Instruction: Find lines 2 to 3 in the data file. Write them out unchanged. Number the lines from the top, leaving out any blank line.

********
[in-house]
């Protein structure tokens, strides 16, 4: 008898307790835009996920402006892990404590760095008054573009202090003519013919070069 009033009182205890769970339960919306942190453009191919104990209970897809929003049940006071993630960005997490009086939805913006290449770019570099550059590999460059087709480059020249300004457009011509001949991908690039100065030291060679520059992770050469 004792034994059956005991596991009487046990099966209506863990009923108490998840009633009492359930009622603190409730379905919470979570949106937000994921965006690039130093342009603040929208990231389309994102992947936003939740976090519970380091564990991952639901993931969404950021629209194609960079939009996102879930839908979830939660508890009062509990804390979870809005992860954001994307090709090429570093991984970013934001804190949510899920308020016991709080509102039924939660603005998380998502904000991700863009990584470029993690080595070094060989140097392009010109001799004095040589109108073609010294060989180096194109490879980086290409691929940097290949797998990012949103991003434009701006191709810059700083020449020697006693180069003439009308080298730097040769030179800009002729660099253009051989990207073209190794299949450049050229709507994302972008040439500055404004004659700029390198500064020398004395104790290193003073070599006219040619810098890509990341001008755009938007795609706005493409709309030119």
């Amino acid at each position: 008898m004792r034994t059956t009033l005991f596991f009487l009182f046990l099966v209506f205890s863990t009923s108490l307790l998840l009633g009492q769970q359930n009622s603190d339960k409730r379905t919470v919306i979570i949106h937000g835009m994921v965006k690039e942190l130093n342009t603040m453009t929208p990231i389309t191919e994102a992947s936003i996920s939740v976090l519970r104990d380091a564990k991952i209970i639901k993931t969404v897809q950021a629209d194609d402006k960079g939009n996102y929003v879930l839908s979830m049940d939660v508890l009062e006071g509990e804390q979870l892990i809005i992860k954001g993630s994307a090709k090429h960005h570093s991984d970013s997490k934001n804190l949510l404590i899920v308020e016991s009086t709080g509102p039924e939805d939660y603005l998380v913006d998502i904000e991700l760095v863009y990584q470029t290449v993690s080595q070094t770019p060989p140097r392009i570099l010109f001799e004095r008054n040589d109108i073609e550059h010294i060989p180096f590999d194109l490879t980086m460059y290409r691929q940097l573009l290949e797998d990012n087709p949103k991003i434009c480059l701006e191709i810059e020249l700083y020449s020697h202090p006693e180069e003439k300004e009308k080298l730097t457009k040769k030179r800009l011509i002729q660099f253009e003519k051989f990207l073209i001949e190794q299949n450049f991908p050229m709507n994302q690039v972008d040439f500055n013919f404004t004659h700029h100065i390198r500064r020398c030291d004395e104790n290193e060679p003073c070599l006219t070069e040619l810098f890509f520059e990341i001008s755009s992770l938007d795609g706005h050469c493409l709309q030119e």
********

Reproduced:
């Protein structure tokens, strides 16, 4: 008898307790835009996920402006892990404590760095008054573009202090003519013919070069 009033009182205890769970339960919306942190453009191919104990209970897809929003049940006071993630960005997490009086939805913006290449770019570099550059590999460059087709480059020249300004457009011509001949991908690039100065030291060679520059992770050469 004792034994059956005991596991009487046990099966209506863990009923108490998840009633009492359930009622603190409730379905919470979570949106937000994921965006690039130093342009603040929208990231389309994102992947936003939740976090519970380091564990991952639901993931969404950021629209194609960079939009996102879930839908979830939660508890009062509990804390979870809005992860954001994307090709090429570093991984970013934001804190949510899920308020016991709080509102039924939660603005998380998502904000991700863009990584470029993690080595070094060989140097392009010109001799004095040589109108073609010294060989180096194109490879980086290409691929940097290949797998990012949103991003434009701006191709810059700083020449020697006693180069003439009308080298730097040769030179800009002729660099253009051989990207073209190794299949450049050229709507994302972008040439500055404004004659700029390198500064020398004395104790290193003073070599006219040619810098890509990341001008755009938007795609706005493409709309030119």
């Amino acid at each position: 008898m004792r034994t059956t009033l005991f596991f009487l009182f046990l099966v209506f205890s863990t009923s108490l307790l998840l009633g009492q769970q359930n009622s603190d339960k409730r379905t919470v919306i979570i949106h937000g835009m994921v965006k690039e942190l130093n342009t603040m453009t929208p990231i389309t191919e994102a992947s936003i996920s939740v976090l519970r104990d380091a564990k991952i209970i639901k993931t969404v897809q950021a629209d194609d402006k960079g939009n996102y929003v879930l839908s979830m049940d939660v508890l009062e006071g509990e804390q979870l892990i809005i992860k954001g993630s994307a090709k090429h960005h570093s991984d970013s997490k934001n804190l949510l404590i899920v308020e016991s009086t709080g509102p039924e939805d939660y603005l998380v913006d998502i904000e991700l760095v863009y990584q470029t290449v993690s080595q070094t770019p060989p140097r392009i570099l010109f001799e004095r008054n040589d109108i073609e550059h010294i060989p180096f590999d194109l490879t980086m460059y290409r691929q940097l573009l290949e797998d990012n087709p949103k991003i434009c480059l701006e191709i810059e020249l700083y020449s020697h202090p006693e180069e003439k300004e009308k080298l730097t457009k040769k030179r800009l011509i002729q660099f253009e003519k051989f990207l073209i001949e190794q299949n450049f991908p050229m709507n994302q690039v972008d040439f500055n013919f404004t004659h700029h100065i390198r500064r020398c030291d004395e104790n290193e060679p003073c070599l006219t070069e040619l810098f890509f520059e990341i001008s755009s992770l938007d795609g706005h050469c493409l709309q030119e």